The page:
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Shield law aids public knowledge
March 28, 2011 - Jim Smith
The West Virginia legislature has adopted and the acting governor has signed a law aimed at protecting journalists from having to disclose unnamed sources in most court and administrative proceedings.
The state of West Virginia previously had a "shield law," but it was far too vague and convoluted to make it effective in protecting journalists from the demands of government officials wanting to know how the journalists got information they passed on to the public.
The bottom line is with a strong shield law, the public gets information that may be vital to it and its understanding of events of the day or government-related activities. Without a strong shield law, the free flow of information is hampered, if not eliminated. As written and signed into law, the measure is intended to shield reporters from being required to name confidential sources in civil and criminal trials, before grand juries and in administrative proceedings. To its credit it also covers documents that could identify a source.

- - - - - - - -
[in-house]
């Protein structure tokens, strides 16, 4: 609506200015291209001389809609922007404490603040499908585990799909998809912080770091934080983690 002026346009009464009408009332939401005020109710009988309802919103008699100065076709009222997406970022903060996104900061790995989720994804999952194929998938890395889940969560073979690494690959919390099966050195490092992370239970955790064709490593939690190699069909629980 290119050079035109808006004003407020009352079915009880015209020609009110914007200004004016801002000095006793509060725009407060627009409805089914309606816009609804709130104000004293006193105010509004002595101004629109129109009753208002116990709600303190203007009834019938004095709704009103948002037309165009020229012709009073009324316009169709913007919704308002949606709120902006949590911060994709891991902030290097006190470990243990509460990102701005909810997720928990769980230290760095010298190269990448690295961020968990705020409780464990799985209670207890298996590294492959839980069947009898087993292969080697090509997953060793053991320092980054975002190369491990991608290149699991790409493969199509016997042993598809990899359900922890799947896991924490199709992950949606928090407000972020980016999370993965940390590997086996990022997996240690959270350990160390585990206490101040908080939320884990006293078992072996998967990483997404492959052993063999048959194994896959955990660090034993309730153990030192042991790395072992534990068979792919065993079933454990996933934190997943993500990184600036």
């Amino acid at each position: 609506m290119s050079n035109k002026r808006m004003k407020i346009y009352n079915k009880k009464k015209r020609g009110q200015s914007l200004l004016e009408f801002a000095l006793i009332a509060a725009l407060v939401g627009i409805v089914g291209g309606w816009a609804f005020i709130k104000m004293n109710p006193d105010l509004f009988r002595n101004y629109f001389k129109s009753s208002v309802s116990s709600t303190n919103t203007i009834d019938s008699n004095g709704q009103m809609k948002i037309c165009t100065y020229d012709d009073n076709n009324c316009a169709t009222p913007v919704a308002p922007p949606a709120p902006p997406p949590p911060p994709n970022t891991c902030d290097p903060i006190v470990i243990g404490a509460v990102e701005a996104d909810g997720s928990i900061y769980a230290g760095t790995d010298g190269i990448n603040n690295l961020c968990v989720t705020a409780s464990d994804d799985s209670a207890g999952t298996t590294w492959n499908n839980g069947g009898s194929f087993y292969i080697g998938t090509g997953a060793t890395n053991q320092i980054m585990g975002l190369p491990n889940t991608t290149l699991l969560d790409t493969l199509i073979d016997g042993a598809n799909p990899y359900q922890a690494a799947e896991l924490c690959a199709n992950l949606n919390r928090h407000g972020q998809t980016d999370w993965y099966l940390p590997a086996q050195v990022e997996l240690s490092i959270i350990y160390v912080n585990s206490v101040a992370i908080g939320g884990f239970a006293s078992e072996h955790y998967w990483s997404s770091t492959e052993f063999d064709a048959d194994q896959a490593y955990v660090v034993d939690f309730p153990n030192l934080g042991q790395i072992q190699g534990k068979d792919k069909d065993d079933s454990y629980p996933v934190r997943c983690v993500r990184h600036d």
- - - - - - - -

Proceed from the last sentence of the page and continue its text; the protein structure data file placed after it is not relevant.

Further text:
Logically, the new law exempt testimony that would prevent imminent death, serious bodily injury or unjust imprisonment.
The new law also protects part-time journalists and student journalists.
It will be interesting to see how effective the law is in practice. Unfortunately, there always seems to be a broad difference between the intent and spirit of a law and how it actually is followed.
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